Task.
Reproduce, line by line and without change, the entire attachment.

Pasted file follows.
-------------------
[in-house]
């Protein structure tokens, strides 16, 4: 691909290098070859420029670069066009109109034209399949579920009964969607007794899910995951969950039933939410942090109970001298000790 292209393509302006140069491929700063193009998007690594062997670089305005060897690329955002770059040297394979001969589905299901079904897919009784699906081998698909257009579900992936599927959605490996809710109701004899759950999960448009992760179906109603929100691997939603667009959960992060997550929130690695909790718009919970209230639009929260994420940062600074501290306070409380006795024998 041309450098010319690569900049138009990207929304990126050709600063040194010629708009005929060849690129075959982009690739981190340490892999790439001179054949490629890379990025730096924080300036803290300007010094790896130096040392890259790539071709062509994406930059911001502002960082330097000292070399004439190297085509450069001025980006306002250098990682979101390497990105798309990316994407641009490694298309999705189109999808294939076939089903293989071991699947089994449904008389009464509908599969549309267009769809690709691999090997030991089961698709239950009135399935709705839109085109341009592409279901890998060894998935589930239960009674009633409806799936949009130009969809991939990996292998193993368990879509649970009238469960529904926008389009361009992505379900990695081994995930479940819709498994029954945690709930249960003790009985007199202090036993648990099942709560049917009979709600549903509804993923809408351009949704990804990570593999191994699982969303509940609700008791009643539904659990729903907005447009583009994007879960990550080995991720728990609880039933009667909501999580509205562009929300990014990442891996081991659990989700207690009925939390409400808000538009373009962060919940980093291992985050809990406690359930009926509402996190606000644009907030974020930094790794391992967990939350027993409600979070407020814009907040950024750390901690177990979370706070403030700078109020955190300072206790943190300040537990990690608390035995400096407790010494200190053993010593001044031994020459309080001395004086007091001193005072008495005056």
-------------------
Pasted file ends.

[in-house]
């Protein structure tokens, strides 16, 4: 691909290098070859420029670069066009109109034209399949579920009964969607007794899910995951969950039933939410942090109970001298000790 292209393509302006140069491929700063193009998007690594062997670089305005060897690329955002770059040297394979001969589905299901079904897919009784699906081998698909257009579900992936599927959605490996809710109701004899759950999960448009992760179906109603929100691997939603667009959960992060997550929130690695909790718009919970209230639009929260994420940062600074501290306070409380006795024998 041309450098010319690569900049138009990207929304990126050709600063040194010629708009005929060849690129075959982009690739981190340490892999790439001179054949490629890379990025730096924080300036803290300007010094790896130096040392890259790539071709062509994406930059911001502002960082330097000292070399004439190297085509450069001025980006306002250098990682979101390497990105798309990316994407641009490694298309999705189109999808294939076939089903293989071991699947089994449904008389009464509908599969549309267009769809690709691999090997030991089961698709239950009135399935709705839109085109341009592409279901890998060894998935589930239960009674009633409806799936949009130009969809991939990996292998193993368990879509649970009238469960529904926008389009361009992505379900990695081994995930479940819709498994029954945690709930249960003790009985007199202090036993648990099942709560049917009979709600549903509804993923809408351009949704990804990570593999191994699982969303509940609700008791009643539904659990729903907005447009583009994007879960990550080995991720728990609880039933009667909501999580509205562009929300990014990442891996081991659990989700207690009925939390409400808000538009373009962060919940980093291992985050809990406690359930009926509402996190606000644009907030974020930094790794391992967990939350027993409600979070407020814009907040950024750390901690177990979370706070403030700078109020955190300072206790943190300040537990990690608390035995400096407790010494200190053993010593001044031994020459309080001395004086007091001193005072008495005056």